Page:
It’s official…I’m turning into my mother.
(This will be a good indicator if she actually reads my posts)
I don’t know why it sounds like such a “bad” thing to turn into your parent.
It’s possible I just feel so much guilt for breaking so many promises to myself. So many times when I’ve either thought, said out loud, or even shouted, “I will NEVER!” Just whispers in the wind.
I was never going to tell my kids that they would go hungry if they didn’t eat the meal I prepared for them.
But then I got so fed up with making the same three poorly balanced meals that I determined it’s time we learn to like other foods and my time will only be spent making one meal and not three individual meals. (I still cannot eat pork chops without a whole jar of applesauce on top, so no- my kids won’t be learning to eat that meal).
I was never going to hire someone to help clean the house (I REALLY despised having to pick up my room twice a month and wake up in the summer to let them in).
But then I was the one who had to do all of the picking up and cleaning and organizing on top of working a full time job and parenting two children. Every two weeks I smile and think, “That was money well spent” when I get home later than anticipated and walk into a freshly cleaned house. (I still dislike the picking up before hand part).
I was never going to give myself such a tight budget that I couldn’t go out and get milk when we needed it. Little envelopes with cash carefully earmarked for each week of groceries or school clothes or birthday gifts.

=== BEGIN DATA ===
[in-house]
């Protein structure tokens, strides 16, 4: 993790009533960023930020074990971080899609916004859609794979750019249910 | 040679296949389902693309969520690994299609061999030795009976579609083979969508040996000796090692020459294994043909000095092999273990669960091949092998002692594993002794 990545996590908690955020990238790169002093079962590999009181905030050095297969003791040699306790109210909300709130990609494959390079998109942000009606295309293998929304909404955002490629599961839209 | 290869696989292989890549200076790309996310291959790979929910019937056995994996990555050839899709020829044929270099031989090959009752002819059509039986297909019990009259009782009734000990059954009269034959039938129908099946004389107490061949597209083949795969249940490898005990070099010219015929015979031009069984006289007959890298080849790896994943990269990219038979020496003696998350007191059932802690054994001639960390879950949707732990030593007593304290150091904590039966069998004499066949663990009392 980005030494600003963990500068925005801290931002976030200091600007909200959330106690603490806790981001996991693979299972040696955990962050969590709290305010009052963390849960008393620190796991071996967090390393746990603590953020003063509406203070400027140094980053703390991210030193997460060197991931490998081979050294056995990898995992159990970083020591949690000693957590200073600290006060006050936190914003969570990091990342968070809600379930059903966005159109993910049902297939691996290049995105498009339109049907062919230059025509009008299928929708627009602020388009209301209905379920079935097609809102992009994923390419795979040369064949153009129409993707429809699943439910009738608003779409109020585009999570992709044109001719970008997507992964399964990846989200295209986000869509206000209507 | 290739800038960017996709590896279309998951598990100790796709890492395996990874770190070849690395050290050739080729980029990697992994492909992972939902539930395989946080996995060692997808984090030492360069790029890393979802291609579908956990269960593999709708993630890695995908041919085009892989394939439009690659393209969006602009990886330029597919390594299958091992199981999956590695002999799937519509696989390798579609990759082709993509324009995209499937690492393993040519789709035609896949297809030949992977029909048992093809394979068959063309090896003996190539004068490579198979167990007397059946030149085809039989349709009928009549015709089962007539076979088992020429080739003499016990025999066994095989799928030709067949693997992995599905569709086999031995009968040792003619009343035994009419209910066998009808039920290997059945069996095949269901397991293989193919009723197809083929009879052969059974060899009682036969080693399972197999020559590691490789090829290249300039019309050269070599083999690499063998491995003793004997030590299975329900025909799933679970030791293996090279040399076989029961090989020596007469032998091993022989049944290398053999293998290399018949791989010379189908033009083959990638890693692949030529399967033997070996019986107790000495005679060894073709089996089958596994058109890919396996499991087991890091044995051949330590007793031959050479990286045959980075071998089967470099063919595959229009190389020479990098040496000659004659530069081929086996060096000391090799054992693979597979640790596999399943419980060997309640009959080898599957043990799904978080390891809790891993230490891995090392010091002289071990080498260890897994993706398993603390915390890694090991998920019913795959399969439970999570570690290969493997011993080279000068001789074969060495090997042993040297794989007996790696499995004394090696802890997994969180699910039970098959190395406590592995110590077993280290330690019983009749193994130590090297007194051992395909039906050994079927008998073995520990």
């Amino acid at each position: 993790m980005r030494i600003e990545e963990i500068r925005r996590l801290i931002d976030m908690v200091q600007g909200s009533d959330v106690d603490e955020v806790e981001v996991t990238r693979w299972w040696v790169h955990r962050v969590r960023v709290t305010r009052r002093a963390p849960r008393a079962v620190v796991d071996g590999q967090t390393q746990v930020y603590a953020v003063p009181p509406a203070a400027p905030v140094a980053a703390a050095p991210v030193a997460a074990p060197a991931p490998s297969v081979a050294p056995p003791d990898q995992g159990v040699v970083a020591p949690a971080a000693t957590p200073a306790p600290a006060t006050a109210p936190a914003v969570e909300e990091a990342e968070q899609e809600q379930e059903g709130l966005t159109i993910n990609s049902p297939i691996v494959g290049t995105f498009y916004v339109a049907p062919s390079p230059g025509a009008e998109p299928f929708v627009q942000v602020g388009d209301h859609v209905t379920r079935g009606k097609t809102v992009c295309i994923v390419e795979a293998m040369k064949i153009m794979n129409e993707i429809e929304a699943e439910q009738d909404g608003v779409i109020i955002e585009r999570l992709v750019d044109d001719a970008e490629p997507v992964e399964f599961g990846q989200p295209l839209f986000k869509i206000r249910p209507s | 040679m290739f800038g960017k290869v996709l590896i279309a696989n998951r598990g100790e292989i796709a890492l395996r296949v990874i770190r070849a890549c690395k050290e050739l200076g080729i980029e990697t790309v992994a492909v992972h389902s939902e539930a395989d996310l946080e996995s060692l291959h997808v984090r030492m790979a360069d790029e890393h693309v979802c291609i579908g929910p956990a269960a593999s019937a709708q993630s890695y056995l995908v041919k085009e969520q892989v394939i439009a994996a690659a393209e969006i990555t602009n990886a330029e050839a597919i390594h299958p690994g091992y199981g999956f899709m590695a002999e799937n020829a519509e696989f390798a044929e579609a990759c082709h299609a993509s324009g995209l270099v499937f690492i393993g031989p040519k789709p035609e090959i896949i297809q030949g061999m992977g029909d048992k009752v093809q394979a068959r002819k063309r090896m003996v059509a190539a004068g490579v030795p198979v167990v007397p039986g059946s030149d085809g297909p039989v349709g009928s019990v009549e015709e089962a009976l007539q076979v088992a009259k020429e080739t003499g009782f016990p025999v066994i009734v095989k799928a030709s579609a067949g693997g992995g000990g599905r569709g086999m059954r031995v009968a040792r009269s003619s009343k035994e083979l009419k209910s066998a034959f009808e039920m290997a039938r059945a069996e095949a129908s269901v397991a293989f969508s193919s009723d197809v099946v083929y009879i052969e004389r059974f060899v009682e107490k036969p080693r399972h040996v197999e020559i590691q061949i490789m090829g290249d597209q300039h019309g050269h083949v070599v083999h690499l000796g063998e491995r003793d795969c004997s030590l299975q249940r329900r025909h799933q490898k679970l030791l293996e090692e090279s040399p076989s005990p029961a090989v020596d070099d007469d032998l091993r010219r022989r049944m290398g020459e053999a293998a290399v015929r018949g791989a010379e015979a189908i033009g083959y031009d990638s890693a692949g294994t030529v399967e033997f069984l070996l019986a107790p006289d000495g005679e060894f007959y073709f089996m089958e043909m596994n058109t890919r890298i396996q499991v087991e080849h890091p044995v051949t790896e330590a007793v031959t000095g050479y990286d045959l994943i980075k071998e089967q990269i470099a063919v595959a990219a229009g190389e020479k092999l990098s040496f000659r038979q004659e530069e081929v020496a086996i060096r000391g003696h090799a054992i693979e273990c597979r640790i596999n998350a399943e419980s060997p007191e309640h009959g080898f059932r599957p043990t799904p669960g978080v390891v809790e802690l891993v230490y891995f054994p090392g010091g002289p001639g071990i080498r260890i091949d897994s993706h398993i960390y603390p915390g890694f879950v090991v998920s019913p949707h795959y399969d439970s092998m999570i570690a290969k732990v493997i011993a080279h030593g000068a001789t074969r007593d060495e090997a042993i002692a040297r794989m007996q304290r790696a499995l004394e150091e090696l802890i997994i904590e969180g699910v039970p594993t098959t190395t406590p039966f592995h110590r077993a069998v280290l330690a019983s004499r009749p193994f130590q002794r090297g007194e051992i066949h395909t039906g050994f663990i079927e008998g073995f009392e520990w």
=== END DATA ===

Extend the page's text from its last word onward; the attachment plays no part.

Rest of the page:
But then my kids just ask and ask and say, “Just use the card!” when I tell them we cannot get something. Clearly we need to learn the value of a dollar. (But I’ll always budget for milk, cereal with water just isn’t the same and I know, I still remember that week we ran out and had to wait).
There are more “I will NEVER!” And there will continue to be as I realize that parenting is hard work and kids don’t have all of the answers they think they do in the moment.
Thanks, mom. I can appreciate it all now.
But I still will let my kids have a sleepover. That one I haven’t given up on yet!
There’s a wittiness to your writing where you go from the “I never” with your childhood point of view to your new found perspective (which inevitably was your mother’s way of life). It’s full circle and a wonderful tribute to her (I hope she see’s this too)!
I too often wonder why people say they will never be like their parents. We may as well embrace the inevitable!
This post is music to a mother’s ears. Keep up the good work. You are a great mother!
Ah, isn’t that the truth? We all find our way back. I see my mom physically in my sister and me, and I hear her and know her priorities. She’s no longer here, so the memories are poignant. I like that you are so intentional about the things that you won’t repeat, and even those things that are inevitable, you are aware.
I like the way you present your childhood irritation through your “I was never” statements, then follow it up with the different perspective you have gained as an adult. As you make clear, a lot of things our parents did start making a lot of sense once we have kids of our own.
I really love how you’ve turned that phrase of “turning into my mother” into a positive. It was so fun to read about things that you hated as a child that now you see the value of, and fun to read the thinking that has gone into each shift. I especially love these lines: “There are more “I will NEVER!” And there will continue to be as I realize that parenting is hard work and kids don’t have all of the answers they think they do in the moment. ” It’s so true. I love the grace you’re giving yourself to shift your original ideas of parenthood.
Sometimes you choose to do the opposite of how your parent did things and sometimes you do it the same as your how parent did it. That’s what makes you, you.